It’s the fastest, most expensive Continental ever – and it’s EVEN dual-fuel! We give our verdict
Anyone thinking that Bentley has applied Ferrari’s Scuderia approach to the Continental should reconsider. The Supersports may have lost weight and gained power, but it’s still a big, refined, luxury coupé in the company’s finest tradition. That may disappoint those who are looking for a hardcore hypercar, but by being tauter, more responsive and downright faster than the Speed, it adds more driver appeal without taking away any of the base model’s allure.
Meet the fastest, most powerful and driver-focused Bentley in history. The Continental range’s sensational new Supersports flagship seeks to take the marque’s performance to even greater heights.
With a list of upgrades that should get any enthusiast’s pulse racing, the Supersports boasts a 621bhp 6.0-litre W12, rear-biased 4x4 system, quickshift gearbox and uprated suspension. Its sporty cabin sees the rear seats removed and the fronts replaced with lightweight bucket items. New 20-inch alloy rims and carbon brakes complete a programme that reduces the car’s bulk by 110kg – although, at 2,240kg, it’s still pretty hefty.
And, in a further efficiency bid, the Supersports is the first FlexFuel Bentley, which means it can run on either petrol or E85 bioethanol, or both. This approach, coupled with more radical developments, will be applied to the rest of the line-up over the next few years.
Priced at £163,400, the new car costs £22,100 more than the excellent 602bhp Speed. But is it worth the extra? Well, it certainly looks a million dollars. All exterior chrome has been given a smoked-steel finish, the rear is slightly flared to hide a wider track and neat bonnet vents feed more air to the twin turbos. Together with larger exhaust pipes, those new 10-spoke alloys and a lowered stance, it’s subtly muscular.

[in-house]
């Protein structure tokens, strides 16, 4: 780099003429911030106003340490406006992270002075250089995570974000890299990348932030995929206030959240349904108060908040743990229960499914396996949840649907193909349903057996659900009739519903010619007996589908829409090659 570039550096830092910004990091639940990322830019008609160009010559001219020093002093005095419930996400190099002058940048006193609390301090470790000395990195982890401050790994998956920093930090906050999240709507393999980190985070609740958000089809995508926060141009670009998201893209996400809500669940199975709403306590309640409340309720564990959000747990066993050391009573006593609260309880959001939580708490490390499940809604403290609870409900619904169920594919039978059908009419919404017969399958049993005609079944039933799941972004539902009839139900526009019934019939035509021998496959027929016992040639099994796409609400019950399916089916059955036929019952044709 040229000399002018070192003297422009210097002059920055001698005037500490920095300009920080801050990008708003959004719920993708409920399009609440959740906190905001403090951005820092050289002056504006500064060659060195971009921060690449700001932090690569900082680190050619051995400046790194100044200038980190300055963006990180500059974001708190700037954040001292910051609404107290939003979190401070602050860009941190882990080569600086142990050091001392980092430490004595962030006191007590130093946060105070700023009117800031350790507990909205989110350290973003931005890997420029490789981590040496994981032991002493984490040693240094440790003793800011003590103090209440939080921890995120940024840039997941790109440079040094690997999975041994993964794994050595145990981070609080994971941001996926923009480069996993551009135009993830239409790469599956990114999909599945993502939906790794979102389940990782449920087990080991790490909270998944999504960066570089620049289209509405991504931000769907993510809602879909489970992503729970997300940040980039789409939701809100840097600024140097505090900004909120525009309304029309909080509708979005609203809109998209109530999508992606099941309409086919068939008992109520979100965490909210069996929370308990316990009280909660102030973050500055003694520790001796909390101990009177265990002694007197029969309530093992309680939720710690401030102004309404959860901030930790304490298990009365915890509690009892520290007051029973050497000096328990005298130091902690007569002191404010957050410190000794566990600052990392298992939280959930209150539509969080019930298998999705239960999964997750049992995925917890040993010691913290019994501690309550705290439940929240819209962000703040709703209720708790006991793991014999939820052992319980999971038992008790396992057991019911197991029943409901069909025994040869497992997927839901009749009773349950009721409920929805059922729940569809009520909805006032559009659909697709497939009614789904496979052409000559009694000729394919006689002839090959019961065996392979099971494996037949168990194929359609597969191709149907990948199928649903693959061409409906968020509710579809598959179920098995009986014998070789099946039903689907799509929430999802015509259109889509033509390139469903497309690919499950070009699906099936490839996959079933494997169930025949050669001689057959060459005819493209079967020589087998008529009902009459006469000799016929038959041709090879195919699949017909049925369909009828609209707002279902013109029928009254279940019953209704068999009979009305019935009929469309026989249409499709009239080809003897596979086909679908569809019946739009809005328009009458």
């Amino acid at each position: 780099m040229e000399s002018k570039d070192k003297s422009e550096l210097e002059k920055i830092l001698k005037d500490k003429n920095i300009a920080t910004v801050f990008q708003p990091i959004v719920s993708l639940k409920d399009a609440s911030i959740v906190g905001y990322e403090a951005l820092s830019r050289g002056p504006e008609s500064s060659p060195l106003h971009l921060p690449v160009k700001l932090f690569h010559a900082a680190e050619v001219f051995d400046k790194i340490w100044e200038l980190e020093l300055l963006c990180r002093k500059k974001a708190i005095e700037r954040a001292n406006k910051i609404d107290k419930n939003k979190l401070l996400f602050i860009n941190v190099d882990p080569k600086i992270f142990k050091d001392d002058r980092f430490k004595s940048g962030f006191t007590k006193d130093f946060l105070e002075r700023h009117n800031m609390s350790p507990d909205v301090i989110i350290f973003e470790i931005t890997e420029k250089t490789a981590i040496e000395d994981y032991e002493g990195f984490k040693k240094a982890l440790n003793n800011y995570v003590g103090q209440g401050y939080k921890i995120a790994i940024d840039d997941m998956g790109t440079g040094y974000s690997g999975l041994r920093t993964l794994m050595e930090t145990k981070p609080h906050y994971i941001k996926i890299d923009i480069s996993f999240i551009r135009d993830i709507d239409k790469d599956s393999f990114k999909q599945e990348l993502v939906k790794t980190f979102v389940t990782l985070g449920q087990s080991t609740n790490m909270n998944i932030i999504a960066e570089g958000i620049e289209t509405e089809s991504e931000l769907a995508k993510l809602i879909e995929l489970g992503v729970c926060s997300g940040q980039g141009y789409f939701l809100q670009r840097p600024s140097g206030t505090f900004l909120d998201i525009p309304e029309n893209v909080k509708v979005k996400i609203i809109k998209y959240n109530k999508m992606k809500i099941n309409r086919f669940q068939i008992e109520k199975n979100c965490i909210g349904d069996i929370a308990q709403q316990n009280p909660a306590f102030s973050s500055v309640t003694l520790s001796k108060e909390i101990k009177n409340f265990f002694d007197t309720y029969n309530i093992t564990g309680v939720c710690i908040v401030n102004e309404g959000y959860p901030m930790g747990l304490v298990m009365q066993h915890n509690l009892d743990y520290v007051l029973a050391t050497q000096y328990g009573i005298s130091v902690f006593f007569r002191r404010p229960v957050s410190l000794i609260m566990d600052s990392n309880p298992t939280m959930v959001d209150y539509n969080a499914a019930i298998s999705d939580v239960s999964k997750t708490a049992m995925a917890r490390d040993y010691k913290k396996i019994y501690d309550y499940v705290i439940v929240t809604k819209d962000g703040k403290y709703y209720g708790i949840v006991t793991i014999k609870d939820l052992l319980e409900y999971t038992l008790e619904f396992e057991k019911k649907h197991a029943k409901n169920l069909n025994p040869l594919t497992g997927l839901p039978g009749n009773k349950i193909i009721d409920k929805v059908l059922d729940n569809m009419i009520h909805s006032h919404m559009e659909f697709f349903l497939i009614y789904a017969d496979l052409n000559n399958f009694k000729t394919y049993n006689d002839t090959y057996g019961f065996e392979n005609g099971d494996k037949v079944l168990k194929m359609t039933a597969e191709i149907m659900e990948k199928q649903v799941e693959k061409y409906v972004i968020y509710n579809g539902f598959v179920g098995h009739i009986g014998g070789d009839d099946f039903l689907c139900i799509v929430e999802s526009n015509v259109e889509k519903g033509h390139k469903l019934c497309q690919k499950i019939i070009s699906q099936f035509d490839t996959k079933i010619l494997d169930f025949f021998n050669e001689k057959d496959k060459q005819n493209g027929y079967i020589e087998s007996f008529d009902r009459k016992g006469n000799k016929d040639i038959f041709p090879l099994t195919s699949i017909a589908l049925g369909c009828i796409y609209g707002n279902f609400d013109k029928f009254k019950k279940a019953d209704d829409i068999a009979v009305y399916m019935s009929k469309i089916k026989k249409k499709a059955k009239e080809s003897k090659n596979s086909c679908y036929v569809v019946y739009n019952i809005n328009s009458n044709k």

If you want to stand out even further, you can choose one of two new exterior matt colours. There’s Light Grey Satin and the Dark Grey Satin shown here, although at a staggering £18,890 it’s an expensive option!
Inside, the first thing you notice is the way the hide-trimmed carbon seats clamp you in place. New diamond-quilted Alcantara trim complements the hand-crafted leather to hint at a more sporting intent. The lack of rear seats – replaced by a load area separated by a carbon fibre beam – underlines this.
Fire up the big twin-turbo W12 and it settles into a quiet hum. The ride does seem a little stiffer, but at low speed the Supersports still feels every inch a luxurious, refined Bentley. Even using the throttle gently, it’s possible to travel at great pace thanks to the W12’s 800Nm of torque, which arrives at a mere 1,700rpm. Flatten the accelerator and the car surges forward in huge leaps, shrinking distance with incredible ease and feeling even more responsive than the Speed.
Acceleration is crushing, with 0-60mph taking 3.7 seconds and 0-100mph arriving in only 8.9 seconds. Top speed is an awesome 204mph. Changes from the paddleshift automatic box are swifter, too, punctuated by an appropriate exhaust rumble – but although there’s more engine noise, there’s not as much roar from the mighty W12 as you’d hope.
The carbon brakes are deeply impressive as well, even if the pedal doesn’t feel particularly firm. And as soon as you turn into a corner you can enjoy the extra tautness and agility that the new suspension set-up offers. For such a large car, the Bentley is remarkably wieldy on tight, twisty roads: the rear-biased four-wheel-drive system helps here, allowing additional throttle adjustability. Yet the Supersports is at its best on sweeping corners: it really flows, gripping hard and showing great poise and traction.
Despite all the changes, the ultimate Conti still rides beautifully and cossets occupants just as well as the Speed. And while Bentley does not describe the car as a GT – without four seats, it can’t be, says the firm – the model is still a superb long-distance tourer. For most buyers, the Speed offers more than enough pace. But for those lucky enough to have the funds, the Supersports is a desirable addition that might prove too hard to resist.
Rival: Aston Martin DBS For nearly the same price tag you can have James Bond’s company car. Stunning looks and a gorgeous cabin combine well with a mighty 6.0-litre V12 engine which offers absolutely storming performance.